As newspapers fade away, where do we fit?

Today is the 14th anniversary of the 9-11 attacks. Where did I first hear about what was happening? Online. Then I turned on the TV. Eventually I read more about it in the Oregonian, but my main information came via screen. And that was over a decade ago. Information and communication have moved online so quickly. And why not? Why wait a day, a week or a month to get the news when you can get it instantly on your computer or smart phone?

Do you subscribe to a newspaper? To more than one? Or do you get all your news from TV and the Internet? If you’re one of the millions who no longer count on the “morning paper,” you’re not alone. A recent article by Jeff Jarvis, a journalism professor at the City University of New York, states that 2/3 of Americans don’t buy newspapers. That’s a big change from 1950, when he quotes Editor and Publisher as saying newspaper penetration was 124 percent, with some people buying multiple newspapers. Click the link and read his article. Pay particular attention to the graph that shows what’s happening with the newspaper biz. Then ask yourself how many people you know under 30 who regularly read a newspaper.

Newspapers are supported by advertising. A common misconception is that subscriptions pay the bills. No. Those annoying advertising sections from supermarkets, car dealers, and department stores pay the bills. Now, Jarvis says, a lot of those advertisers are taking their business online. Where does that leave newspapers? Screwed.

Where does that leave people who want to write for newspapers? You guessed it. Having published a book on the wonderful world of freelancing for newspapers, I hate to say it, but it’s a tougher world than ever for newspaper writers. Every paper I ever worked for in California is now owned by the same company. They need fewer reporters because the same articles can be shared throughout the chain. This is happening everywhere. You can still freelance if you look hard enough. Specialty papers—entertainment, antiques, sports, trade papers, parenting papers—still take freelance. You can still try to get into the remaining big-city dailies and the national stars like the New York Times and Washington Post. It happens. But freelancing for newspapers is not as easy as it used to be. And if you do want to write for newspapers, you need to start reading them.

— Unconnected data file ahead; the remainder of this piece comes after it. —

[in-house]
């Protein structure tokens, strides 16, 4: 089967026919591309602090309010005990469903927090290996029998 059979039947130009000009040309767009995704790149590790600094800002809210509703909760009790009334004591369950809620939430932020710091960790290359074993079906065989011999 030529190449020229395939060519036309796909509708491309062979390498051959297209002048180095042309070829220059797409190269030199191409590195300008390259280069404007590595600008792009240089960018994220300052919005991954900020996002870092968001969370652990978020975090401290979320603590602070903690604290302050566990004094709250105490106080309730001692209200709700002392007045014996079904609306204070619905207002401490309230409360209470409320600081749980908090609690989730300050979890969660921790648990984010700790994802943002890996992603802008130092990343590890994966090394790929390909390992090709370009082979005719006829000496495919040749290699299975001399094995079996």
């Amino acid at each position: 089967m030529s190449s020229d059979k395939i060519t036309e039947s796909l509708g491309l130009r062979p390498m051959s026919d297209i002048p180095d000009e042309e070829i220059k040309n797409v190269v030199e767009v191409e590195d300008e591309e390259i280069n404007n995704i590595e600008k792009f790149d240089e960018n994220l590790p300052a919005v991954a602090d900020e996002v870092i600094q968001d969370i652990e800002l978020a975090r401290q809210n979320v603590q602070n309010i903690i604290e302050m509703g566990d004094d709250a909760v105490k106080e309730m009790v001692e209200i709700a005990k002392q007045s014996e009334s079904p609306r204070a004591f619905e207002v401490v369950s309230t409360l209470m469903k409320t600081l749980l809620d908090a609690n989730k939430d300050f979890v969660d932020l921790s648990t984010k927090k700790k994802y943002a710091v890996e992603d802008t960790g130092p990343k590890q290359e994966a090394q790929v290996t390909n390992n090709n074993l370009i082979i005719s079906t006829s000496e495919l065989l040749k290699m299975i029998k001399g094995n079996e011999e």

The world is moving online and we need to move with it. I often wonder what will happen to all the writing stored on the Internet if the technology fails, but for now, take those writing skills wherever you can find an opening. Whether you’re reading a newspaper, magazine, or a file on your iPad, keep an eye out for opportunities. Most print publications also have online versions with space for more writing. Stories are stories, wherever they’re published. Take those skills and adapt to the new world.

What do you think about all this? Please share your thoughts in the comments. And if you want a copy of Freelancing for Newspapers, I’ll send you one for $10, including postage.

Now let’s go write.

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